David Allan Coe’s Trucker Tune

David Allan Coe, intriguingly, merits four full paragraphs in Neil A. Hamilton’s history of The 1970s:

“Born in Ohio, Coe spent part of his youth in reform school and, in the 1960s, served time in the Ohio State Penitentiary.  Here was a man to whom the term outlaw meant more than a music rebel.  In 1967, Coe arrived in Nashville, and to gain attention from the country music establishment, he lived in a hearse that was parked in front of the Ryman Auditorium, the home of the Grand Old Opry.  Even though the country traditionalists ignored him, he soon signed a contract with an independent label, Plantation Records, and released an album in 1968.

Coe began to perform in a rhinestone suit and sometimes wore a Lone Ranger mask or covered his face in heavy makeup.  He called himself the Mysterious Rhinestone Cowboy.  He hung out with motorcycle gangs and would sometimes begin his concerts by driving a Harley onto the stage with a wrench tucked under his belt before singing.  He dared anyone who thought him less than tough, told reporters that he had killed a man while in the penitentiary, and laced his commentary on stage and in print with expletives.   His long hair and tattooed body completed his outlaw persona.”

Photo courtesy of DavidAllanCoe.com

David Allan Coe - hearseDid Coe’s pal in the penitentiary – the musically macabre, Screaming Jay Hawkins – inspire the use of the hearse?

Produced by Pete Drake

David Allan Coe 45-bTwo 45s from 1973 — “Keep Those Big Wheels Hummin‘” b/w “Memphis in My Blood” and “How High’s the Watergate Martha” b/w “Tricky Dicky the Only Son of Kung Fu” — would be David Allan Coe’s final singles on Plantation before making the big jump to almighty Columbia.

“Keep Those Big Wheels Hummin'”     David Allan Coe     1973

Moon vs. Coe:  Cheek-to-Cheek

In 1977 Plantation would issue one final David Allan Coe album that would successfully out-moon Keith Moon’s solo album two years before:

               Moon’s 1975 LP                                Coe’s ‘Texas Moon’ LP from 1977

Moon LP-aMoon LP-b

Sleepy’s “Asphalt Cowboy”: First & Best Version

Don’t be misled by the German 7-inch soundtrack companion whose A-side bears the dual title, “Midnight Cowboy-Asphalt Cowboy” — Ferrante & Teicher did not, in fact, release an early version of the truck-driving country classic, “Asphalt Cowboy” in 1969.

Asphalt Cowboy German 45Sleepy LaBeef, in truth, recorded the first – and greatest – version of “Asphalt Cowboy” in Nashville at summer’s zenith (i.e., July 31) as a new decade (1970) dawned:

“Asphalt Cowboy”     Sleepy Labeef     1970

Produced by Shelby Singleton and recorded at Singleton Sound Studio in Nashville with the following musicians:   Jerry Shook [guitar]; Chip Young [rhythm guitar]; Stevie Singleton [guitar]; Bob Moore [bass]; Kenneth Buttrey [drums]; & Hargus Robbins [piano].

Asphalt Cowboy 45

“Asphalt Cowboy,” co-written by Lawton Williams, who hit the charts back in 1964 with his vocal tune, “Everything’s OK on LBJ,” was also recorded by Rod Hart and used as the B-side for novelty trucker tune, “C.B. Savage.”

Mr. LaBeef stormed through the Nation’s Capitol just this past week in preparation for a series of dates up the East Coast to follow in early September.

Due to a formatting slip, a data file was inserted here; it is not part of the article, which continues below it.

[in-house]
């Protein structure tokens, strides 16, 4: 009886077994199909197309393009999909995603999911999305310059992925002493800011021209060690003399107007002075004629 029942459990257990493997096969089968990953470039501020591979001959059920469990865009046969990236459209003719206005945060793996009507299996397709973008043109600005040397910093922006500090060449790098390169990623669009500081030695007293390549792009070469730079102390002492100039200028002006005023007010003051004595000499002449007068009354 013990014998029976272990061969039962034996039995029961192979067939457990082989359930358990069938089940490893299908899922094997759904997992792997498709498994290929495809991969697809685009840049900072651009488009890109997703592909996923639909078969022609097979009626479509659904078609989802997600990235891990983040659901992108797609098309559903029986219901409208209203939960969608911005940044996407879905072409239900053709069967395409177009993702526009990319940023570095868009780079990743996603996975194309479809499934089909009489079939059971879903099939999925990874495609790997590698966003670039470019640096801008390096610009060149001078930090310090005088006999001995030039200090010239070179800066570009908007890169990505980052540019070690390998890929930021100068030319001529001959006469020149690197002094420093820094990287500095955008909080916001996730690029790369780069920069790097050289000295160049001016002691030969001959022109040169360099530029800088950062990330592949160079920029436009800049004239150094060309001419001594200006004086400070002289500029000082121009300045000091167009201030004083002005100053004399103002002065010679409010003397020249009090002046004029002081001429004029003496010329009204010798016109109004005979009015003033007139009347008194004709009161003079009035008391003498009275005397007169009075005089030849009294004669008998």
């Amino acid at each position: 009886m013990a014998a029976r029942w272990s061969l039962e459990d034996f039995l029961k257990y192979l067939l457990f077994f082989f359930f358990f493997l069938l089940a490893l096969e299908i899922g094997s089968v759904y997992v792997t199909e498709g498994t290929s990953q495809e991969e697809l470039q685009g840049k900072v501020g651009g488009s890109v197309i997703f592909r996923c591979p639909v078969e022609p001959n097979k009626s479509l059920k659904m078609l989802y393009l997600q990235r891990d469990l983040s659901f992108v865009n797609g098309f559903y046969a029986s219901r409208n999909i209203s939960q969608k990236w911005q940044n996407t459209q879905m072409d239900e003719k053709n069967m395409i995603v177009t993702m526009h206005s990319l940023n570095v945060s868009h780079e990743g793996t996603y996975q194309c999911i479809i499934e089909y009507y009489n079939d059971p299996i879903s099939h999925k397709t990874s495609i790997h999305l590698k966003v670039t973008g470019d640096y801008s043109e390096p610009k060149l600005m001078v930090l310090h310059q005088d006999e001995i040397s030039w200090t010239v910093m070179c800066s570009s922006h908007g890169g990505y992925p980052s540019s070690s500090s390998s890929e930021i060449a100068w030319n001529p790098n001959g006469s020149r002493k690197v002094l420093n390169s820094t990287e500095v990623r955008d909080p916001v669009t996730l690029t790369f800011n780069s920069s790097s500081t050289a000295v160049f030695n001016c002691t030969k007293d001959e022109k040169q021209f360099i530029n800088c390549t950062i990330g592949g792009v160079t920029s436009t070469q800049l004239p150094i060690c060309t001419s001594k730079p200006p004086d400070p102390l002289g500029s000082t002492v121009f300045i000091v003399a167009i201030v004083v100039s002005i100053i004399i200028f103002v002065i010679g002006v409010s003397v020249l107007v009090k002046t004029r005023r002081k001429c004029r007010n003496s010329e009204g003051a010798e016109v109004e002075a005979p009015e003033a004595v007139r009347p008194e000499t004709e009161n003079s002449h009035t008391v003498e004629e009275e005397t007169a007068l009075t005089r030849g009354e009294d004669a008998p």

Veteran DC musicians, Darryl Davis & Jack O’Dell, with Sleepy LaBeef in Annapolis

Sleepy LaBeef - MD July 2014

“Cajun Interstate”: Cajun-Built

Thanks to the bibliographic notes in 2003’s The Cajuns:  Americanization of a People by Shane K. Bernard, I was able to affirm that “Cajun Interstate” by Rod Bernard is, indeed, about the building of the highway that traverses the bottom of Louisiana – Interstate 10:

Atchafalaya Basin Bridge

Atchafalaya Basin Bridge

As Shane K. Bernard writes:

“South Louisianians were fascinated by the construction of I-10, particularly an eighteen-mile section known as the “Atchafalaya Expressway” [which opened in 1973].  The monumental elevated causeway cut directly through the Atchafalaya Basin, a vast, snake-infested wetlands that to many symbolized South Louisiana’s cultural isolation.

‘They said it couldn’t be done — building a highway over the swamps,’ mused a journalist.  The engineering feat so impressed one South Louisiana musician that he composed ‘Cajun Interstate,’ a rock ‘n’ roll paean to the structure that also manifested a growing grassroots ethnic pride movement.”

Here comes the superhighway,

That superhighway boss,

But it’s gonna take a Cajun crew

To get that road across…

Fifty mile of concrete,

Fifty miles of steel,

Louisiana sunshine,

Shining down on me.

Mama make a gumbo.

Tonight we’ll celebrate

And sing about your Cajun boy

That build that interstate.

Released on Shelby Singleton’s SSS International label in December 1970 — backed with “A Tear in a Lady’s Eyes.”  Both tunes were written by Rod Bernard (who, earlier in his career, helped pioneer a musical mix of New Orleans rhythm & blues, country, Cajun and black creole known as “swamp pop“), along with “E. Futch” — birth name of country singer/songwriter, Eddy Raven, who would later write a song also voicing praise for the Cajun work ethic, “Alligator Bayou,” on which he sang, “Working on a board road running through the swamp for a dollar and a half an hour / A Cajun man with a love for life and a whole lot of muscle power.”